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dc.contributor.authorWilliams, Lynn-
dc.contributor.authorRasmussen, Susan-
dc.contributor.authorKleczkowski, Adam-
dc.contributor.authorMaharaj, Savi-
dc.contributor.authorCairns, Nicole-
dc.description.abstractEpidemics of respiratory infectious disease remain one of the most serious health risks facing the population. Non-pharmaceutical interventions (e.g. hand-washing or wearing face masks) can have a significant impact on the course of an infectious disease epidemic. The current study investigated whether protection motivation theory (PMT) is a useful framework for understanding social distancing behaviour (i.e. the tendency to reduce social contacts) in response to a simulated infectious disease epidemic. There were 230 participants (109 males, 121 females, mean age 32.4years) from the general population who completed self-report measures assessing the components of PMT. In addition, participants completed a computer game which simulated an infectious disease epidemic in order to provide a measure of social distancing behaviour. The regression analyses revealed that none of the PMT variables were significant predictors of social distancing behaviour during the simulation task. However, fear (β=.218,p<.001), response efficacy (β=.175,p<.01) and self-efficacy (β=.251,p<.001) were all significant predictors of intention to engage in social distancing behaviour. Overall, the PMT variables (and demographic factors) explain 21.2% of the variance in intention. The findings demonstrated that PMT was a useful framework for understanding intention to engage in social distancing behaviour, but not actual behaviour during the simulated epidemic. These findings may reflect an intention-behaviour gap in relation to social distancing behaviour.en_UK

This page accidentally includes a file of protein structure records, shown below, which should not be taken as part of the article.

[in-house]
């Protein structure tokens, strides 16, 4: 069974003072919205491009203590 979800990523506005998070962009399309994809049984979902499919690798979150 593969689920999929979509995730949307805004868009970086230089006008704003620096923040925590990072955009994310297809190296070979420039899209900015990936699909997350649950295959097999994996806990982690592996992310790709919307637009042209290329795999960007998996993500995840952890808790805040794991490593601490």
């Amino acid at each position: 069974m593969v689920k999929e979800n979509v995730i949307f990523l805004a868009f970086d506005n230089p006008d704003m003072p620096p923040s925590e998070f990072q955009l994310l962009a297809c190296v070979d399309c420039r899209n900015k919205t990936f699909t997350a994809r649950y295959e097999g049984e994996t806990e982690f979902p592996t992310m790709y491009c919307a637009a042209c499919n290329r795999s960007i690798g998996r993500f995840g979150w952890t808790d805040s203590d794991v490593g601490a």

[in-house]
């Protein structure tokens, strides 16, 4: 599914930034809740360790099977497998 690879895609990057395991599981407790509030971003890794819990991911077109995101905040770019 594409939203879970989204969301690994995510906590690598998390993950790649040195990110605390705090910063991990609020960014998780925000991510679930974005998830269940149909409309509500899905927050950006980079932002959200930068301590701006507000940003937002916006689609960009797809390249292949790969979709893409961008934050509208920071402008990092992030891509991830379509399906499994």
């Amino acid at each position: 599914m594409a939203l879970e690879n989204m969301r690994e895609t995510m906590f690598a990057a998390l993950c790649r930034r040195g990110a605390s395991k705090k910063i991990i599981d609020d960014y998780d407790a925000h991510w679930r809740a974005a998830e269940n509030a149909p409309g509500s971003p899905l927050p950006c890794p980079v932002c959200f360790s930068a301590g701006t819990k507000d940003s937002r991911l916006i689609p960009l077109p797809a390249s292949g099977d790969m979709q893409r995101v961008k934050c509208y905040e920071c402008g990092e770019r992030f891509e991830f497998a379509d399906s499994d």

dc.publisherTaylor and Francis-
dc.relationWilliams L, Rasmussen S, Kleczkowski A, Maharaj S & Cairns N (2015) Protection motivation theory and social distancing behaviour in response to a simulated infectious disease epidemic, Psychology, Health and Medicine, 20 (7), pp. 832-837.-
dc.rightsThe publisher does not allow this work to be made publicly available in this Repository. Please use the Request a Copy feature at the foot of the Repository record to request a copy directly from the author. You can only request a copy if you wish to use this work for your own research or private study.-
dc.subjectinfectious diseaseen_UK
dc.subjectprotection motivationen_UK
dc.subjectsocial distancingen_UK
dc.titleProtection motivation theory and social distancing behaviour in response to a simulated infectious disease epidemicen_UK
dc.typeJournal Articleen_UK
dc.rights.embargoreasonThe publisher does not allow this work to be made publicly available in this Repository therefore there is an embargo on the full text of the work.-
dc.citation.jtitlePsychology, Health and Medicine-
dc.type.statusPublisher version (final published refereed version)-
dc.contributor.affiliationUniversity of the West of Scotland-
dc.contributor.affiliationUniversity of Strathclyde-
dc.contributor.affiliationMathematics - CSM Dept-
dc.contributor.affiliationComputing Science - CSM Dept-
dc.contributor.affiliationUniversity of Strathclyde-
Appears in Collections:Computing Science and Mathematics Journal Articles

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